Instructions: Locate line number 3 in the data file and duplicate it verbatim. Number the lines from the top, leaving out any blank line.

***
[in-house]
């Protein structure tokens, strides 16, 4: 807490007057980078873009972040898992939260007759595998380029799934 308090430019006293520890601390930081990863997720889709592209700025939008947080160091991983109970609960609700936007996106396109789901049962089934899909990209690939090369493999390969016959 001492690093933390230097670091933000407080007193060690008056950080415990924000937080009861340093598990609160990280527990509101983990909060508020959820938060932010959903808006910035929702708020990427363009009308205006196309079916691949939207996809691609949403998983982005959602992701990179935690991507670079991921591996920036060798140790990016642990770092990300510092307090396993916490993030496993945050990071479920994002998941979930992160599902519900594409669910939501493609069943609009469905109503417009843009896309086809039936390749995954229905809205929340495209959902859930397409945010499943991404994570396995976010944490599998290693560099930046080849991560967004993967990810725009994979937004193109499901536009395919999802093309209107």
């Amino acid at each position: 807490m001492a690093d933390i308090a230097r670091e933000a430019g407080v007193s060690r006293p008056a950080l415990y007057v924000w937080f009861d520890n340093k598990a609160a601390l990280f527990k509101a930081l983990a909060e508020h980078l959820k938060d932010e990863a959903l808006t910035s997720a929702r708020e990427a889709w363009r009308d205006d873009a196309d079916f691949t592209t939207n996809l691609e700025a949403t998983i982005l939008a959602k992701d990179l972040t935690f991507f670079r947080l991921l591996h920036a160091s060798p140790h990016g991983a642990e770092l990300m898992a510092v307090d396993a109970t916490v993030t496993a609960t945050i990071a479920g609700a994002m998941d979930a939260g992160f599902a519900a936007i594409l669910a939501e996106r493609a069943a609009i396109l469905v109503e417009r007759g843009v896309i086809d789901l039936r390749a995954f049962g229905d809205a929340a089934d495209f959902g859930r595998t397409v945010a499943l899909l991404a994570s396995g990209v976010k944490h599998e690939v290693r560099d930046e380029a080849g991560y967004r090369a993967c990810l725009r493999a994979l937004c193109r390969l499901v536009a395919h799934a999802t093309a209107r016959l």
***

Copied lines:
């Amino acid at each position: 807490m001492a690093d933390i308090a230097r670091e933000a430019g407080v007193s060690r006293p008056a950080l415990y007057v924000w937080f009861d520890n340093k598990a609160a601390l990280f527990k509101a930081l983990a909060e508020h980078l959820k938060d932010e990863a959903l808006t910035s997720a929702r708020e990427a889709w363009r009308d205006d873009a196309d079916f691949t592209t939207n996809l691609e700025a949403t998983i982005l939008a959602k992701d990179l972040t935690f991507f670079r947080l991921l591996h920036a160091s060798p140790h990016g991983a642990e770092l990300m898992a510092v307090d396993a109970t916490v993030t496993a609960t945050i990071a479920g609700a994002m998941d979930a939260g992160f599902a519900a936007i594409l669910a939501e996106r493609a069943a609009i396109l469905v109503e417009r007759g843009v896309i086809d789901l039936r390749a995954f049962g229905d809205a929340a089934d495209f959902g859930r595998t397409v945010a499943l899909l991404a994570s396995g990209v976010k944490h599998e690939v290693r560099d930046e380029a080849g991560y967004r090369a993967c990810l725009r493999a994979l937004c193109r390969l499901v536009a395919h799934a999802t093309a209107r016959l």